Most people who have been in a long-term monogamous relationship know that at some point, bed death hits. Maybe it lasts just a couple of months or maybe it stretches on for years, but eventually the amount of sex you’re having with your partner will dwindle and, for some, even disappear. It’s the cause of millions of breakups and divorces and just sad people worldwide — but why does it happen? What’s causing us to stop wanting to do it with the people we love? The short answer is: boredom. Now get ready for the long answer about what, exactly, is killing your sex life in a monogamous relationship.
Human beings are programmed to respond to new things. Like, actually programmed: when we come across something totally new, our brains respond by releasing more of the hormone dopamine, which is often called the “pleasure hormone.” Dopamine floods our brains in response to food, sex, and certain drugs. It’s also what motivates us to go out and seek new things — including new people.
Now, you may be thinking, “Wait a minute! I’m supposed to fall in love with one person and be happy forever and ever and never even think about another person sexually again!” Well, I’m here to tell you that you’ve been sold a false bill of goods, my friend. This is a fairytale that women in particular are told, by everyone from Darwin (who started the whole nonsense that women are just seeking a man to raise up their babies) to our peers. The reality is that our dopamine-seeking brains are constantly searching for new stimulation and that one person — no matter how sexy or smart or caring — will never suffice for everything over the long term.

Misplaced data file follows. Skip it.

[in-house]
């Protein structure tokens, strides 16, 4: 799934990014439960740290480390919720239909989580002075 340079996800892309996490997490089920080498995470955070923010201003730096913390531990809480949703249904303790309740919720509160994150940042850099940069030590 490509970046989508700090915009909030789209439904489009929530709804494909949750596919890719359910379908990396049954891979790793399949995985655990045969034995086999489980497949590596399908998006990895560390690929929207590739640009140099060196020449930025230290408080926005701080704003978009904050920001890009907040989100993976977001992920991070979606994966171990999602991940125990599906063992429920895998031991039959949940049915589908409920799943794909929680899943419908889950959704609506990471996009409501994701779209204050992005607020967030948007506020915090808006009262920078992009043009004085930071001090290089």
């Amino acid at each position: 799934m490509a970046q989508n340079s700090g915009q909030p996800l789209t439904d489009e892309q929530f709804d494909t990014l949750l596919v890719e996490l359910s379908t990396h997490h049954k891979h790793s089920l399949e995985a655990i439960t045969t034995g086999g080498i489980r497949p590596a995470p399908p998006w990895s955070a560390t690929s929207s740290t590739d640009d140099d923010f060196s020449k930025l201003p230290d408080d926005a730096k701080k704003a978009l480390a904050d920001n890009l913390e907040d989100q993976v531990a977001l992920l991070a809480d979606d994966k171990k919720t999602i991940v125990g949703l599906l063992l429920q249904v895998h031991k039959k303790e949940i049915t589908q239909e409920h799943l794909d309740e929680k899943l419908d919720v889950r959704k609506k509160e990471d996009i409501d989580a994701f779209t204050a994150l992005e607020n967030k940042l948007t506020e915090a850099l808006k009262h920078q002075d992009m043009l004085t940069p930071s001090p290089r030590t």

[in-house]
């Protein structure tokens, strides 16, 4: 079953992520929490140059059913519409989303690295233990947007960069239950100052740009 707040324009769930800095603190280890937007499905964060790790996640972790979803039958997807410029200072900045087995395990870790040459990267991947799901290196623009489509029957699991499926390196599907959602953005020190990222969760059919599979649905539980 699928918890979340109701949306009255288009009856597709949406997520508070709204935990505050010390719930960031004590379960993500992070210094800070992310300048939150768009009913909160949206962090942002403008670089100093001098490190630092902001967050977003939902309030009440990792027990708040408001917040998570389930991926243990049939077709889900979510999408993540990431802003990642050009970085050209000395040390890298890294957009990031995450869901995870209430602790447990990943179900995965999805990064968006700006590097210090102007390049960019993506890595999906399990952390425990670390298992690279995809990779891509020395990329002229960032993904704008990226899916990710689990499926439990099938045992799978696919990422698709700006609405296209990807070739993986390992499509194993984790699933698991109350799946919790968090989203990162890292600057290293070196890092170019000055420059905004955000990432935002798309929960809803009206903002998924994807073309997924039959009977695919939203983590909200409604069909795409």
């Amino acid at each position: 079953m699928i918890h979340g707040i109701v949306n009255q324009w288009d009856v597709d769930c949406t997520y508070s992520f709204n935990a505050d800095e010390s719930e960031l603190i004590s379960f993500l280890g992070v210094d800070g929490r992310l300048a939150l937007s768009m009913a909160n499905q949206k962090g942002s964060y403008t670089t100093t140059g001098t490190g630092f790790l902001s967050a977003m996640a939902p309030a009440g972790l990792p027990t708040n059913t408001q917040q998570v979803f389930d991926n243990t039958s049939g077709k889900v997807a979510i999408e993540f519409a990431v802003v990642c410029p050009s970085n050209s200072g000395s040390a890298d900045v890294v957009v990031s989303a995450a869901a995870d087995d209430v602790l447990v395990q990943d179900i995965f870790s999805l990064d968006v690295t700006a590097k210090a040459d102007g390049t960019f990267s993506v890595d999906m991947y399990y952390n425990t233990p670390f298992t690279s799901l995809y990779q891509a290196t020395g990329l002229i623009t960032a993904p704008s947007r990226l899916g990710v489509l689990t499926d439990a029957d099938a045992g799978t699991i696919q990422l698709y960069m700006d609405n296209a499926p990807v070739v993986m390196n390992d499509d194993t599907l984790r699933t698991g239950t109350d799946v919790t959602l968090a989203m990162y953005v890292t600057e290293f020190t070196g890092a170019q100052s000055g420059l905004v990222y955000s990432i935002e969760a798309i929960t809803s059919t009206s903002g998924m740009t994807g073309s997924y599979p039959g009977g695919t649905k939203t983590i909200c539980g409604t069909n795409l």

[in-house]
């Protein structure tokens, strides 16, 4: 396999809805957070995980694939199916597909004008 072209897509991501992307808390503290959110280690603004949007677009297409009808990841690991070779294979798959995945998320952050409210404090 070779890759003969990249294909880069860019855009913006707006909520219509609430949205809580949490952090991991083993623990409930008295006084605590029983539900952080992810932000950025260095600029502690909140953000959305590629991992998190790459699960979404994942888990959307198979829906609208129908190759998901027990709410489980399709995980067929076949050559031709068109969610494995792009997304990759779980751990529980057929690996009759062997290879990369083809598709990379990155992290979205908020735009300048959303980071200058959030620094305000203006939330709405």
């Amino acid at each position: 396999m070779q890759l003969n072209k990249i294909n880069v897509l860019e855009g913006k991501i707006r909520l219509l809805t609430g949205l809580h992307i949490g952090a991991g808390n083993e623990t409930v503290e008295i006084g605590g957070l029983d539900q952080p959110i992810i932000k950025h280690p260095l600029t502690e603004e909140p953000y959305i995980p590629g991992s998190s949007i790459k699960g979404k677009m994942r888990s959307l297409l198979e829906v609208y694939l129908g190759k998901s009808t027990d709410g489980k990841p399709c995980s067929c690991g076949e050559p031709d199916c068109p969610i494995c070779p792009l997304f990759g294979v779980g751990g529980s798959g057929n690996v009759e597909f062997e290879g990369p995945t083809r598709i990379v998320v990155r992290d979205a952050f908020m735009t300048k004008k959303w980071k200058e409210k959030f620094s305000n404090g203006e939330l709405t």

So What Can You Do About It?
Well, if you’re committed to the idea of monogamy, there are plenty of way to re-introduce novelty to your relationship. (I mean, it’s the subject of approximately a million magazine articles over the years, right?) You could try instituting a “no sex in the bedroom” rule for a month. You could dress up as strangers and “meet” in a bar. You could try a new sex toy or experiment with BDSM or try having sex in new places or take a vacation apart — nothing is hotter than “haven’t seen you in a while” sex. It takes work, sure, but it’s totally possible to trigger that new experience dopamine response, even if you’ve been together for years.
On the other hand, opening up a relationship sexually is also a great way to bring novelty back. This one can be a little bit harder for people to wrap their heads around, as we live in a monogamous society. However, many couples report that their attraction to their primary partner actually increases after opening up a relationship. Whether it’s because they’re simply hornier because they’re getting it more or because of scientific reasons like sperm competition, it seems that there’s something sexy about doing it with more than one person.
Sex advice guru Dan Savage has another explanation on top of the ones mentioned above. He thinks that opening up a relationship means that you stop seeing your partner as the end to all sexual adventure and instead you start to think of them as your partner-in-crime. The mental shift from “this is the only person I will ever see naked again” to “being with this person means I get to have so many awesome sexual adventures” can be enough to trigger that dopamine response again.
And it’s important to remember that opening up a relationship doesn’t have to mean you both have free reign to do whatever you want, with everyone. While monogamy is largely one-size-fits-all, each open relationship’s level of openness is determined by the people in the relationship. So while some couples might be happy just going to sex parties and having sex only with each other, others might be down for their primary partners having other romantic partners too.
Sexual boredom is real, y’all. But it doesn’t mean you have to end an otherwise awesome partnership. All it takes is thinking about how to get that dopamine-triggering “new” feeling again, whether it’s within the confines of monogamy or not.
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